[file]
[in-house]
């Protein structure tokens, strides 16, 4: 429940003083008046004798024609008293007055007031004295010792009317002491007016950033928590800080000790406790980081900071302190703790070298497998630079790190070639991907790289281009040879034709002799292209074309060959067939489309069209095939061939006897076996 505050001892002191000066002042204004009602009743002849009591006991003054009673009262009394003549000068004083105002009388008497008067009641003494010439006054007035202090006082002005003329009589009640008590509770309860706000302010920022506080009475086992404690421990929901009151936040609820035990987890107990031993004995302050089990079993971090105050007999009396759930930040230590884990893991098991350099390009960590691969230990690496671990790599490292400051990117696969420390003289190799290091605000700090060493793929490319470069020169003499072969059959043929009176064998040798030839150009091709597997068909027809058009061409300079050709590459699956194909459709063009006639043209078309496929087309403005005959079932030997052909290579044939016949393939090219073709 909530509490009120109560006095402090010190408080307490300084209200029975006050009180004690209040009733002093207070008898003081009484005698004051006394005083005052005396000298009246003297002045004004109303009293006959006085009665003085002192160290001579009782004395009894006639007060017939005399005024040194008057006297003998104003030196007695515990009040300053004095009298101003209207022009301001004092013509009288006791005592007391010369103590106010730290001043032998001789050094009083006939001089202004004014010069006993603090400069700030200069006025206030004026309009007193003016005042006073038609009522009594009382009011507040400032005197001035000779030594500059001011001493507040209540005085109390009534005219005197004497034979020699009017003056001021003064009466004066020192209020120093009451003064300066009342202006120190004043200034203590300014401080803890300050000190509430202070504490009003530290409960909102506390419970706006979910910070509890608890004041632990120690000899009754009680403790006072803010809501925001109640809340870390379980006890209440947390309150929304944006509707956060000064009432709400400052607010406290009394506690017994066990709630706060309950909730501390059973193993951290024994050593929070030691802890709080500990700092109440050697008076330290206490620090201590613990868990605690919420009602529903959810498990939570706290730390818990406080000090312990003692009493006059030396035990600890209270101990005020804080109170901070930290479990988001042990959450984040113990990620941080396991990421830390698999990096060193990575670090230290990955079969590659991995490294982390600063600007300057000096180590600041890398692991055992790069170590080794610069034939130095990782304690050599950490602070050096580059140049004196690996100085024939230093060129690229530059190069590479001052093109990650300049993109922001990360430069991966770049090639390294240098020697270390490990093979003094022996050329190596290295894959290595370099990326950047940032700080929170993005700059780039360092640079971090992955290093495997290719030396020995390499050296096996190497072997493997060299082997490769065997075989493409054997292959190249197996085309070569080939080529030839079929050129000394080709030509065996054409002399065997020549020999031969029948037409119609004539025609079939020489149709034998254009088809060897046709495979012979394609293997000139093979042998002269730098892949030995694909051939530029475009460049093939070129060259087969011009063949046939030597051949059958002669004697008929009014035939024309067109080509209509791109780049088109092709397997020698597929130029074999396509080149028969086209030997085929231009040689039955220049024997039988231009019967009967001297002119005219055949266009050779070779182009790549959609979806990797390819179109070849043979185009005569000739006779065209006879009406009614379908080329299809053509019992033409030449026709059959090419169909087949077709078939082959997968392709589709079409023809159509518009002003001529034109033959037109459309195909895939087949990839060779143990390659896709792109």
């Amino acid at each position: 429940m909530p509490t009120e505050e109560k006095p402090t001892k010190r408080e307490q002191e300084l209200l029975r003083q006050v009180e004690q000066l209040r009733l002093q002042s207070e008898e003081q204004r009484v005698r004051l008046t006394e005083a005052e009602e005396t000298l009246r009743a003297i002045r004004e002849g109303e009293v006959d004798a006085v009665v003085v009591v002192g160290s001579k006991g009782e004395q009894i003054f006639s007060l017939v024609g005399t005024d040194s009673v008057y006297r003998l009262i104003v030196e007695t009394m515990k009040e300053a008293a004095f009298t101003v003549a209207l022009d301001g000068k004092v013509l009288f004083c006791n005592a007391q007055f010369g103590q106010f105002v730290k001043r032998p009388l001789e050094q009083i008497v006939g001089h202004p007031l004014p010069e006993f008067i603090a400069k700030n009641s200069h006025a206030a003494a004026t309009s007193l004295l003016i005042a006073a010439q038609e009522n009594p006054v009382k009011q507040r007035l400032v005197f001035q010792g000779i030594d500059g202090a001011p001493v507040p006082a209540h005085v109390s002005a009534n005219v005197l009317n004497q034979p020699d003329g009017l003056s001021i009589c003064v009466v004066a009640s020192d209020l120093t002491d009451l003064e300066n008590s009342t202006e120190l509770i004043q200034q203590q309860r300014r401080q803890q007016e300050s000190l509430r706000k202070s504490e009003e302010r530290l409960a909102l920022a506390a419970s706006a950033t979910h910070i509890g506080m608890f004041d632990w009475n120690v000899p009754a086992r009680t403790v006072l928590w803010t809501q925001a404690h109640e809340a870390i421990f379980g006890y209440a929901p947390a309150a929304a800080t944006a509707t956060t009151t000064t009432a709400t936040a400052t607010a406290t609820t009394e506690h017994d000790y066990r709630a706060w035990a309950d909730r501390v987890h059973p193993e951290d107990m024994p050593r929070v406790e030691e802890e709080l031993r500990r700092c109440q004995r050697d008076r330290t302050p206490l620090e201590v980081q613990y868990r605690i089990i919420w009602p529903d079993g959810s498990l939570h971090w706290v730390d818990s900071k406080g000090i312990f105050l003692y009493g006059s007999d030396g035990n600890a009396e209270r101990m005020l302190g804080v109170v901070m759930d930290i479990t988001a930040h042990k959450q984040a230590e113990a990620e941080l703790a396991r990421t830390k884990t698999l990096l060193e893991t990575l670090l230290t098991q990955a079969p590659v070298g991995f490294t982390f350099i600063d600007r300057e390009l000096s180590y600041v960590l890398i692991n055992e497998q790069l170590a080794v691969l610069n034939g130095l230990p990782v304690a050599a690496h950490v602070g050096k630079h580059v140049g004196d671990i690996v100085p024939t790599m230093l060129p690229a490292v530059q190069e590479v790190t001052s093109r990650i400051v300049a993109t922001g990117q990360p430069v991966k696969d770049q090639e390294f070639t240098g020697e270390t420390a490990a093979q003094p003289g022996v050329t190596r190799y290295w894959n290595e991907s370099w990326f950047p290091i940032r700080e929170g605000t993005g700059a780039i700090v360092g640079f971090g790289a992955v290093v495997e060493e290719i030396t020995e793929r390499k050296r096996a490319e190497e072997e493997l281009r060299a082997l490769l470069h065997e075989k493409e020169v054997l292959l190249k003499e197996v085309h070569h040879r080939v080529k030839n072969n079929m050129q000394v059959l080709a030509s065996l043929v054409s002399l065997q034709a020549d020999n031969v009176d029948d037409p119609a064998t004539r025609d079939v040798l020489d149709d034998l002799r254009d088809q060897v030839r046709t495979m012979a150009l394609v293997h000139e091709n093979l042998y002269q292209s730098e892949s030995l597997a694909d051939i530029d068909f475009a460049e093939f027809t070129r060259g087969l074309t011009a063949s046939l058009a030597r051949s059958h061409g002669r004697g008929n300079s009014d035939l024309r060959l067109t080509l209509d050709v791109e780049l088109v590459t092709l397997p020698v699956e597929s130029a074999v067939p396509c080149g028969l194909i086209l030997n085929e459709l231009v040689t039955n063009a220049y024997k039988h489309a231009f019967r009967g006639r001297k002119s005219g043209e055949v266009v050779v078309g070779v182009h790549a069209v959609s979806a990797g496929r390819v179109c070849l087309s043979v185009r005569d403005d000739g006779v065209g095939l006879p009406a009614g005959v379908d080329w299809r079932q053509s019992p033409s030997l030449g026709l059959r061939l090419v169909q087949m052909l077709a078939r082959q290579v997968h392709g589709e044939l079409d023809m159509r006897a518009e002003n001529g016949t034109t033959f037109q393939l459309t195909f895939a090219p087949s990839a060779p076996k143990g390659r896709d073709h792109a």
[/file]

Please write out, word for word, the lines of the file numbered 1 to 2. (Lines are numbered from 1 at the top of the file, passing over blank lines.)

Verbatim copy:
[in-house]
């Protein structure tokens, strides 16, 4: 429940003083008046004798024609008293007055007031004295010792009317002491007016950033928590800080000790406790980081900071302190703790070298497998630079790190070639991907790289281009040879034709002799292209074309060959067939489309069209095939061939006897076996 505050001892002191000066002042204004009602009743002849009591006991003054009673009262009394003549000068004083105002009388008497008067009641003494010439006054007035202090006082002005003329009589009640008590509770309860706000302010920022506080009475086992404690421990929901009151936040609820035990987890107990031993004995302050089990079993971090105050007999009396759930930040230590884990893991098991350099390009960590691969230990690496671990790599490292400051990117696969420390003289190799290091605000700090060493793929490319470069020169003499072969059959043929009176064998040798030839150009091709597997068909027809058009061409300079050709590459699956194909459709063009006639043209078309496929087309403005005959079932030997052909290579044939016949393939090219073709 909530509490009120109560006095402090010190408080307490300084209200029975006050009180004690209040009733002093207070008898003081009484005698004051006394005083005052005396000298009246003297002045004004109303009293006959006085009665003085002192160290001579009782004395009894006639007060017939005399005024040194008057006297003998104003030196007695515990009040300053004095009298101003209207022009301001004092013509009288006791005592007391010369103590106010730290001043032998001789050094009083006939001089202004004014010069006993603090400069700030200069006025206030004026309009007193003016005042006073038609009522009594009382009011507040400032005197001035000779030594500059001011001493507040209540005085109390009534005219005197004497034979020699009017003056001021003064009466004066020192209020120093009451003064300066009342202006120190004043200034203590300014401080803890300050000190509430202070504490009003530290409960909102506390419970706006979910910070509890608890004041632990120690000899009754009680403790006072803010809501925001109640809340870390379980006890209440947390309150929304944006509707956060000064009432709400400052607010406290009394506690017994066990709630706060309950909730501390059973193993951290024994050593929070030691802890709080500990700092109440050697008076330290206490620090201590613990868990605690919420009602529903959810498990939570706290730390818990406080000090312990003692009493006059030396035990600890209270101990005020804080109170901070930290479990988001042990959450984040113990990620941080396991990421830390698999990096060193990575670090230290990955079969590659991995490294982390600063600007300057000096180590600041890398692991055992790069170590080794610069034939130095990782304690050599950490602070050096580059140049004196690996100085024939230093060129690229530059190069590479001052093109990650300049993109922001990360430069991966770049090639390294240098020697270390490990093979003094022996050329190596290295894959290595370099990326950047940032700080929170993005700059780039360092640079971090992955290093495997290719030396020995390499050296096996190497072997493997060299082997490769065997075989493409054997292959190249197996085309070569080939080529030839079929050129000394080709030509065996054409002399065997020549020999031969029948037409119609004539025609079939020489149709034998254009088809060897046709495979012979394609293997000139093979042998002269730098892949030995694909051939530029475009460049093939070129060259087969011009063949046939030597051949059958002669004697008929009014035939024309067109080509209509791109780049088109092709397997020698597929130029074999396509080149028969086209030997085929231009040689039955220049024997039988231009019967009967001297002119005219055949266009050779070779182009790549959609979806990797390819179109070849043979185009005569000739006779065209006879009406009614379908080329299809053509019992033409030449026709059959090419169909087949077709078939082959997968392709589709079409023809159509518009002003001529034109033959037109459309195909895939087949990839060779143990390659896709792109």